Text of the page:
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Investing Blog Roundup: Employer Stock in Your 401(k)

No matter how confident you are in your employer’s prospects, it’s generally a bad idea to hold a significant portion of your portfolio in your employer’s stock, if you have a choice in the matter. As Ron Lieber reminds us this week, investing heavily in the stock of your employer puts you in a position where not only your income but also your savings are dependent upon the results of one company.

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Investing Blog Roundup: Rebalancing Isn’t Easy

Over the last few weeks, I’ve repeatedly received questions (and seen similar questions on the Bogleheads forum) about whether it’s worth ditching international stocks entirely, given their poor performance over the last several years relative to U.S. stocks. In short, my answer is that that’s the opposite of what most investors should be doing right now. For any investor following a buy/hold/rebalance investment strategy, now is the time to be rebalancing into international stocks.

By definition, rebalancing means beefing up your allocation to the asset class that has performed the worst recently, in order to bring your overall allocation back in line with the original plan. For many investors, that’s not easy.

This week, Christine Benz has tips on how to rebalance when you’re feeling chicken:

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Investing Blog Roundup: Senate Tax Writers Want Your Input

I generally make a point to keep politics out of my writing, because I do not want to alienate anybody. (And I don’t intend to change that policy.) At the same time, many financial topics are important political issues. Kay Bell of Don’t Mess With Taxes has some information this week on how you can participate in the current tax reform discussion, if you’re interested.

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Investing Blog Roundup: Supreme Court Hears Case Regarding Premium Tax Credit

This week the biggest personal finance news is the Supreme Court’s hearing of oral arguments in King v. Burwell. The issue to be determined is whether people who purchased health insurance on the federal exchange can qualify for the new premium tax credit. (The act itself states that, to qualify, a person must purchase insurance “through an Exchange established by the State.” The federal government has argued that the credit was clearly meant to be available regardless of whether the state in question chose to establish an exchange or use the federal exchange. The plaintiffs in the case disagree.)

The key point right now is simply that we won’t know the results of the case for quite a while — presumably this summer.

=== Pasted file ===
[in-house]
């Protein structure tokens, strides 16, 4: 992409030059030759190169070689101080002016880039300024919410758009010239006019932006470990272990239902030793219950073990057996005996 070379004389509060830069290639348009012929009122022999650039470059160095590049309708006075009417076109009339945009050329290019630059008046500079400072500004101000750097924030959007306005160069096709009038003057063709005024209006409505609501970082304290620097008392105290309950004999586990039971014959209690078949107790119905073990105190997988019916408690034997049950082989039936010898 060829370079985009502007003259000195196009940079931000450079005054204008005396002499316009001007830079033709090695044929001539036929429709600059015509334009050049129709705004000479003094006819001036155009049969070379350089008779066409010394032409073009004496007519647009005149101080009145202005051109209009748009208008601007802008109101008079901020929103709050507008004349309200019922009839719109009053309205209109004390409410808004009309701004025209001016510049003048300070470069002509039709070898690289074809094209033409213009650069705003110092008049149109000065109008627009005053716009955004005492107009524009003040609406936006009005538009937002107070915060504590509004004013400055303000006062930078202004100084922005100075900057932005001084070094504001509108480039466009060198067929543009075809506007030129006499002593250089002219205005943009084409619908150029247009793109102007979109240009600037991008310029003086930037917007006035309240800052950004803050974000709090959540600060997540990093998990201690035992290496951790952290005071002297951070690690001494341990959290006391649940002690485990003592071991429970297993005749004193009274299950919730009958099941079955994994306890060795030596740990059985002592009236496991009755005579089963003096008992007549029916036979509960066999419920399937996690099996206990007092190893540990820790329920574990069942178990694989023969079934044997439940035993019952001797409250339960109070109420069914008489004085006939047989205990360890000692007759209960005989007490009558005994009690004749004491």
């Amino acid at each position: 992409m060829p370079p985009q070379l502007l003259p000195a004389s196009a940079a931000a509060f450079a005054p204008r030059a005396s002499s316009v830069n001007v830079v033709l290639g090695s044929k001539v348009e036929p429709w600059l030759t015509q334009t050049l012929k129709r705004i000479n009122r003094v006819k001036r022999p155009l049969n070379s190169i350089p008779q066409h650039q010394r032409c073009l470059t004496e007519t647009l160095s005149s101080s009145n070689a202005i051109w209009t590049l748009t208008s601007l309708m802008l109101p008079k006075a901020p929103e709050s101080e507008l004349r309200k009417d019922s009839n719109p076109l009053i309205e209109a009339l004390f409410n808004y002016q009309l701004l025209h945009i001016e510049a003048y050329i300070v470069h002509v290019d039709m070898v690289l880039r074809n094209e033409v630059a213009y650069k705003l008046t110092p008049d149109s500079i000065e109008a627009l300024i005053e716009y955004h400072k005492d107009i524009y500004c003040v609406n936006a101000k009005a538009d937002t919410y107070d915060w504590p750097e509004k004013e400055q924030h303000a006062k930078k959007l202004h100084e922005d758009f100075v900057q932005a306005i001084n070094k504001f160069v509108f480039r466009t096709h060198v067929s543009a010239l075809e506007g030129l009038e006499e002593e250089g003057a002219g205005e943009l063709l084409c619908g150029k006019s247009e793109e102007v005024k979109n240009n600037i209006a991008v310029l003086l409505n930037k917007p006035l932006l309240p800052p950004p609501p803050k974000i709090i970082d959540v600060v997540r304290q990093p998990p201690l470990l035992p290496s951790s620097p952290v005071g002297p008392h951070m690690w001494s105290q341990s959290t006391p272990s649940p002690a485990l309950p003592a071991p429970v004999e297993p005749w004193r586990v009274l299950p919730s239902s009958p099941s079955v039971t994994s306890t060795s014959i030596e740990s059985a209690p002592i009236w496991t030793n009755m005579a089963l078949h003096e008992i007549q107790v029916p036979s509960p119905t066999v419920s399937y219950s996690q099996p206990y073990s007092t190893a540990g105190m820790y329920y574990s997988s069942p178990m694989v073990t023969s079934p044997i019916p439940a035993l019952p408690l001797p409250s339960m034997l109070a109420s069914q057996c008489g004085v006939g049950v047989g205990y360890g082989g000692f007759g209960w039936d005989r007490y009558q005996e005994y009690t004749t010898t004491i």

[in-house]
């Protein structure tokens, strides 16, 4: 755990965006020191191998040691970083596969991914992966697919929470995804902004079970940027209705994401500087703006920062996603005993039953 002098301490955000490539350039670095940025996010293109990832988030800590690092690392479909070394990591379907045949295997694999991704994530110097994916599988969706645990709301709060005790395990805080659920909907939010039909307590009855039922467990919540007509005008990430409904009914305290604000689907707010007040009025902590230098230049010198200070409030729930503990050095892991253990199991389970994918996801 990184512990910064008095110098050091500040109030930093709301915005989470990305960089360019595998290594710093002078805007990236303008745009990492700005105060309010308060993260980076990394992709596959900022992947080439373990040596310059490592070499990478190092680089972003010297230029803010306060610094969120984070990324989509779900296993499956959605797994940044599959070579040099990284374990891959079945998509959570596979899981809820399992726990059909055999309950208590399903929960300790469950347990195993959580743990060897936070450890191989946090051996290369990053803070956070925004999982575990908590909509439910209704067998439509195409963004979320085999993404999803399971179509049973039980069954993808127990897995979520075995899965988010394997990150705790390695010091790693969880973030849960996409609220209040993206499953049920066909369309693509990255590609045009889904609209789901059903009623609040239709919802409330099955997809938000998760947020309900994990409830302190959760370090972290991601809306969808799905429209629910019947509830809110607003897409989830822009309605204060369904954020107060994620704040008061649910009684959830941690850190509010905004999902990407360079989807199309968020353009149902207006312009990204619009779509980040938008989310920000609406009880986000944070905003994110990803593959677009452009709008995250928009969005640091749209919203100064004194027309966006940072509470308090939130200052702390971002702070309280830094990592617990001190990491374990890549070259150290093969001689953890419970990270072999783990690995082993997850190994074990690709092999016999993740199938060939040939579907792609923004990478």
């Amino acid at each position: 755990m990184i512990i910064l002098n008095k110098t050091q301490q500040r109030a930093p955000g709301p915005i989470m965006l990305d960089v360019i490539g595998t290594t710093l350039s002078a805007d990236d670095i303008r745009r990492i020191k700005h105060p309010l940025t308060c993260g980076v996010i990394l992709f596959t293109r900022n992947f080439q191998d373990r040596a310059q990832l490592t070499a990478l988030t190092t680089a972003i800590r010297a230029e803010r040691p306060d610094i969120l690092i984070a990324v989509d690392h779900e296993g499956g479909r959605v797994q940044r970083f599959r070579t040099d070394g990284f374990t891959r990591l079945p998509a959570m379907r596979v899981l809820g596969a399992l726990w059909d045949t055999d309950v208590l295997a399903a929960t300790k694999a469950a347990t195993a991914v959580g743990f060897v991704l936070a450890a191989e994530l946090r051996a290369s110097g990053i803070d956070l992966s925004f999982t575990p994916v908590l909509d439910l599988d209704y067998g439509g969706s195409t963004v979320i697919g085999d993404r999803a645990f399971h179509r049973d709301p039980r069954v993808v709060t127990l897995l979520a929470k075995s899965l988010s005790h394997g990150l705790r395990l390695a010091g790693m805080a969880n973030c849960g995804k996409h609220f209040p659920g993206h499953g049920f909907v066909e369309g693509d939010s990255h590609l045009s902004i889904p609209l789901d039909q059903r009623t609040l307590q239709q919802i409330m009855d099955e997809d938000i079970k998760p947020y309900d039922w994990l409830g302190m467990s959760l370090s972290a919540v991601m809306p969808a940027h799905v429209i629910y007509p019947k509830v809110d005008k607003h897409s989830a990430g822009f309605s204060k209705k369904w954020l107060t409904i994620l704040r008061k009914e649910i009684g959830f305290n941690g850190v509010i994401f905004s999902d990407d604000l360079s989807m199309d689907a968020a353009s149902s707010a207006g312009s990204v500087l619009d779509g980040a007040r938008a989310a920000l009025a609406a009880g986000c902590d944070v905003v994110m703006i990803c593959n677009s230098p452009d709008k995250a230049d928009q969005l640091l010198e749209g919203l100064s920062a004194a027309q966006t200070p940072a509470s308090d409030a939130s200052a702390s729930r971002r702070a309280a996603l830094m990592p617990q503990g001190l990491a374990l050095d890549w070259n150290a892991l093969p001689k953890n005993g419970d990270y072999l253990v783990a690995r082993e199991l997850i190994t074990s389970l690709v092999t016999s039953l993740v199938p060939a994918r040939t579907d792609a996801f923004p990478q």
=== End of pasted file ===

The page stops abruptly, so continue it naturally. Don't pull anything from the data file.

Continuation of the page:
If you’re interested, you can read the actual transcript of the oral arguments here.

Alternatively, Robert Barnes of The Washington Post has an understandable (and reasonably politically-neutral) summary of how the arguments went.

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Investing Blog Roundup: Schwab “Intelligent Portfolios” Suddenly Less Exciting

For several months now, Schwab has been promoting their upcoming “Intelligent Portfolios” platform, which will offer automated rebalancing and tax-loss harvesting of a portfolio of ETFs. The big selling point is that there is no fee for the service, aside from the cost of the funds held in the portfolio.

Frankly, an automatically rebalanced portfolio of Schwab’s super low-cost ETFs sounds pretty darned neat to me. For lazy investors such as myself, such a thing could even be preferable to a low-cost Target Retirement or LifeStrategy fund from Vanguard.

Unfortunately, now that Schwab has released additional information, we can see that the service isn’t going to be nearly as exciting as it could have been. You don’t get to choose the portfolio. Schwab assesses your risk tolerance and puts you into one of a few portfolios that they’ve created. And those portfolios have (what I consider to be) two drawbacks:

  1. They include some higher-cost ETFs, and
  2. They include a mandatory cash holding (which will earn almost nothing).

The Finance Buff has more information:

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Investing Blog Roundup: Staying Flexible with Retirement Withdrawals

There are many personal finance rules of thumb that can be helpful when developing a rough-draft retirement plan. However, as Darrow Kirkpatrick and Christine Benz remind us this week, following a given rule of thumb may not be the best approach. Kirkpatrick addresses the question of how much to spend per year, while Benz looks at which account(s) to spend from each year.

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